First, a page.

The class decided to motion two ‘Bills’ – rules of our school which could affect our everyday lives. The first debate concerned the ‘use of mobile phones during break times’. There were some excellent, mature arguments, both for and against the motion. Common sense prevailed (MPs take note) and the class narrowly voted against the idea. Our second debate centred around the suggestion that ‘detention should be a sanction, as a consequence of wrong decisions being made’. This idea seemed to captivate their young Year 5 minds, and there was an overwhelming majority in favour of introducing detention. Maybe they can explain why!
Design and Technology
Having recently learned many facts about the Maya Civilization, we began to think about small, special containers, suitable for precious treasure belonging to a Maya King. We then explored methods of making our own personal containers.
During recent DT lessons we have used ‘nets’ to form prototype 3D shapes, evaluated their effectiveness, produced independent design specifications and written accurate instructions to build our own containers. Using many cereal boxes, we then began to put our design skills to the test by creating containers ‘from scratch’.
So far, so good…
Science Week Experiment
Mixtures: reversible and irreversable changes – over the course of the year we have explored different types of mixtures. Some materials can be mixed up, but the small particles remain separate. We saw this when we mixed sand and water. Other mixtures, such as salt and water, create a solution – in this case the solute (salt) dissolves in the solvent (water). Earlier in the year we saw similar results with a polystyrene cup dissolving in nail varnish remover! In all these examples the changes which occur are reversible. This means that the materials can be separated again.
We recently added cornflour to water; the resulting mixture is known as a non-Newtonian fluid. This mixture is similar to the sand/water mixture, in that the tiny cornflour particles remain separate from the water. Ask the children to describe how it felt. We left this mixture overnight to see if the water would evaporate, leaving the cornflour behind and confirming that it was reversible.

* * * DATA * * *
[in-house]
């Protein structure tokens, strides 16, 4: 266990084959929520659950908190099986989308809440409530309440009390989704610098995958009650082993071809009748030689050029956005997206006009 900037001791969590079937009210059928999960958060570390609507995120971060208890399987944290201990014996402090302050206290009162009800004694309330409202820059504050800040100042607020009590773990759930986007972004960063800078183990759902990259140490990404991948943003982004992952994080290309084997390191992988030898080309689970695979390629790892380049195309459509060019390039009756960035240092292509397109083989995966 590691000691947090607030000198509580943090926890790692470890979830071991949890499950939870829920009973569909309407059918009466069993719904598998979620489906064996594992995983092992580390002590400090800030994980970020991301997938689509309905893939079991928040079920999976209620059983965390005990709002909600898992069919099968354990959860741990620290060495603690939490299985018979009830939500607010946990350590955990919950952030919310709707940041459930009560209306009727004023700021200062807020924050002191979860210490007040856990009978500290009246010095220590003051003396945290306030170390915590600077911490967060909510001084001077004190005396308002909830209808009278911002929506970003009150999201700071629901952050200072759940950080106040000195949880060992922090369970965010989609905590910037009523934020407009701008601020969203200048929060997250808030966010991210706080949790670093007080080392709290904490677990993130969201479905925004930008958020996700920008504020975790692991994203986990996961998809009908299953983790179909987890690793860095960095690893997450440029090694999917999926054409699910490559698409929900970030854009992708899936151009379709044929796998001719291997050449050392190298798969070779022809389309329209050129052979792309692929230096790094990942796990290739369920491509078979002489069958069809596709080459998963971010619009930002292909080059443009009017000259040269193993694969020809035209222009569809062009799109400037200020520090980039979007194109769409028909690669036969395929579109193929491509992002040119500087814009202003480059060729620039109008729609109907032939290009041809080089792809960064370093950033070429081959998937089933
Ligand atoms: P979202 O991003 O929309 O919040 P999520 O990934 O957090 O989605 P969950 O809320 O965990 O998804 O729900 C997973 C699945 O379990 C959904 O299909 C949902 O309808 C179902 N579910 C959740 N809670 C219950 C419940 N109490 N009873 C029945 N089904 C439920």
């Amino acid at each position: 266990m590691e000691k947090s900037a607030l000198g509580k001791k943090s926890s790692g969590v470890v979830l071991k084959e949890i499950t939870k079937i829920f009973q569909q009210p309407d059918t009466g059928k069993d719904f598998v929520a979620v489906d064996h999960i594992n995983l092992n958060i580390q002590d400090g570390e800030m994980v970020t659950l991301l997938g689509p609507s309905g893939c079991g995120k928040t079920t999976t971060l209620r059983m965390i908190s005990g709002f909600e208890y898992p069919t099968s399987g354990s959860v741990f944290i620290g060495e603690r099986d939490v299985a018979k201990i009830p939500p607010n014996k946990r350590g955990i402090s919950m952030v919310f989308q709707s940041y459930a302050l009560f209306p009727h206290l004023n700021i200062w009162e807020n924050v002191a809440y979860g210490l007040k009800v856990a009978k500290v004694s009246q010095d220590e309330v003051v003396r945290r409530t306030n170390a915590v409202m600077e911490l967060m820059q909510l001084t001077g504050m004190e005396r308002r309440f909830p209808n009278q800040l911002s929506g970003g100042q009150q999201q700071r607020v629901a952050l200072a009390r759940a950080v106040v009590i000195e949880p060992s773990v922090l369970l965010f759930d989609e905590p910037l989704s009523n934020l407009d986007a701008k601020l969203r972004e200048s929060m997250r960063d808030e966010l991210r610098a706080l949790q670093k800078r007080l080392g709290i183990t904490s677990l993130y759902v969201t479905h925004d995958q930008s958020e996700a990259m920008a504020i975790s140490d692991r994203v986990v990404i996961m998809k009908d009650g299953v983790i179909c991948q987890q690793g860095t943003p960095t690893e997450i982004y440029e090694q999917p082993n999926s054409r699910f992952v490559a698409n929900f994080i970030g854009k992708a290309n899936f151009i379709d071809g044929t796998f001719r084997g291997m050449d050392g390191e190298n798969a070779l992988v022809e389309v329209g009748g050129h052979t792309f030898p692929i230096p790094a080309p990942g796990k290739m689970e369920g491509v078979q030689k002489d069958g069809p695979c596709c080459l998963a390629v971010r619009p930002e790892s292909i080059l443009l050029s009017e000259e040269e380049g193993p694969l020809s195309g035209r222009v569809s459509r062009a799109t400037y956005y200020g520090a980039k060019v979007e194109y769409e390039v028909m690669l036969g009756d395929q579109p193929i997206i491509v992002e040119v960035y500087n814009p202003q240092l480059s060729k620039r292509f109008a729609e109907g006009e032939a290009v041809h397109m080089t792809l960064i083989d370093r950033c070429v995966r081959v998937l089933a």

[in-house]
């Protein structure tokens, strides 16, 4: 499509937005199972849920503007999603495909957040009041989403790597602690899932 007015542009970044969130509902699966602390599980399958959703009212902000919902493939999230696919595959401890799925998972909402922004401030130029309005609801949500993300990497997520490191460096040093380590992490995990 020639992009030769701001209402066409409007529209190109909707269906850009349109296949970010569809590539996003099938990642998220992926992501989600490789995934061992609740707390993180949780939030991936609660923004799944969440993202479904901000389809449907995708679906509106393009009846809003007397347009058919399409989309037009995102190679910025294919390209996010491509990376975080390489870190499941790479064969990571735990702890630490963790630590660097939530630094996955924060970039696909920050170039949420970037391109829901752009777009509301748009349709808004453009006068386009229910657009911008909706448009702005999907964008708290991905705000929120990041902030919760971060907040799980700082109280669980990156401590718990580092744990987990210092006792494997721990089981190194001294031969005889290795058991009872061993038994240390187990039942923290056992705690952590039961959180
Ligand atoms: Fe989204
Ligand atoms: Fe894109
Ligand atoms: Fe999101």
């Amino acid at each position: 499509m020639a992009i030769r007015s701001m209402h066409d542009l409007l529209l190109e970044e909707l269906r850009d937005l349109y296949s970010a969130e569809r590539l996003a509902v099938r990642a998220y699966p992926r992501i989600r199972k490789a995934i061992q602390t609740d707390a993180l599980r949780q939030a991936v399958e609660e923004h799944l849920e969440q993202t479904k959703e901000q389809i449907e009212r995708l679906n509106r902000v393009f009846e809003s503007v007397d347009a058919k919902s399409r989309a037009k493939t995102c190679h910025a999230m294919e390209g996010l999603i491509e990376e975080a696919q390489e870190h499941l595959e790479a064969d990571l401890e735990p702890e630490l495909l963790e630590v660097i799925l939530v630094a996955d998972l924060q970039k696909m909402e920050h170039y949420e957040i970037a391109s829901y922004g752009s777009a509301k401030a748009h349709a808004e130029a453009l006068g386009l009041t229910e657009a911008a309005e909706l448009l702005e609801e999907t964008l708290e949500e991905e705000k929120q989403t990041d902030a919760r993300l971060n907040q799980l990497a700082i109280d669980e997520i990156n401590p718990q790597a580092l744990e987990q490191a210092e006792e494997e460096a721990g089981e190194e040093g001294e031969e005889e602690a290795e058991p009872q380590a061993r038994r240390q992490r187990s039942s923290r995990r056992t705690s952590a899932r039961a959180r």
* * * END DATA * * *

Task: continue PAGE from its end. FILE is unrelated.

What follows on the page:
The children had a fantastic time taking part in the Terrific Scientific Taste Test. There was some fantastic science skills practised as we died our tongues blue and counted the number of papillae on our tongues. This told us whether we are a non taster, taster or super taster. We talked about scientists research into taste, and their idea that non tasters like bitter foods whilst super tasters do not appear to like them. The Terrific Scientific web page tells you how you can train your taste buds and brain to like new foods.
Chinese New Year
Our special dance session incorporated Chinese fans into our routine for added flourish and was performed for the juniors at the end of the day. We spent the morning researching Chinese culture, cuisine and education, to enable us to create a factual text persuading tourists to visit the country. We also made Chinese lanterns and tangram images.
We have been studying simple jazz tunes, and using the glockenspiel to play a tune. Originally we explored the pulse (the beat) and specified the various instruments we could hear. We then indicated the rhythm and tune by creating our own unique movements.
Gymnastics in PE
Having begun by exploring and improving our gymnastic shapes, we then incorporated them into jumps and leaps. Our next steps involved balancing on points and larger body parts. Ask the children to describe (or show you a picture of) which is which.
Studying in St. Philip’s Church
Cheshire Fire Service
Fire Safety. What is our plan of action during an emergency?
Trip to Liverpool
Having recently explored and researched Burtonwood Air Base, we knew how life used to be in our local area, how things have changed and what remains the same. With this in mind we set out for the museums in Liverpool to see: if much has changed in Liverpool since WWII; what is still the same; the role of Liverpool during the war; and how the war might have affected the people living there.
Merseyside Maritime Museum
We spent our time following a trail around ‘The Battle of the Atlantic’ exhibition. There was plenty to discover about this longest, and most crucial, naval campaign of the Second World War.
Museum of Liverpool
Every individual made fascinating discoveries, not just in the exhibitions relevant to WWII, but throughout this interesting museum. We found out more about life for all concerned during WWII, as we spent the afternoon researching: The Evolution of Charities Since WWI; A Timeline of Toys; Bootle in the Blitz; City Soldiers; and The Liverpool Overhead Railway.
Fancy Dress Fun Run
RE: To Appreciate Different People’s Views and Opinions of the Bible
Q&A Session – Mrs Dunning paid us a visit, so we could find out more about what the Bible means to her.
DT: Making Native American Indian Feathers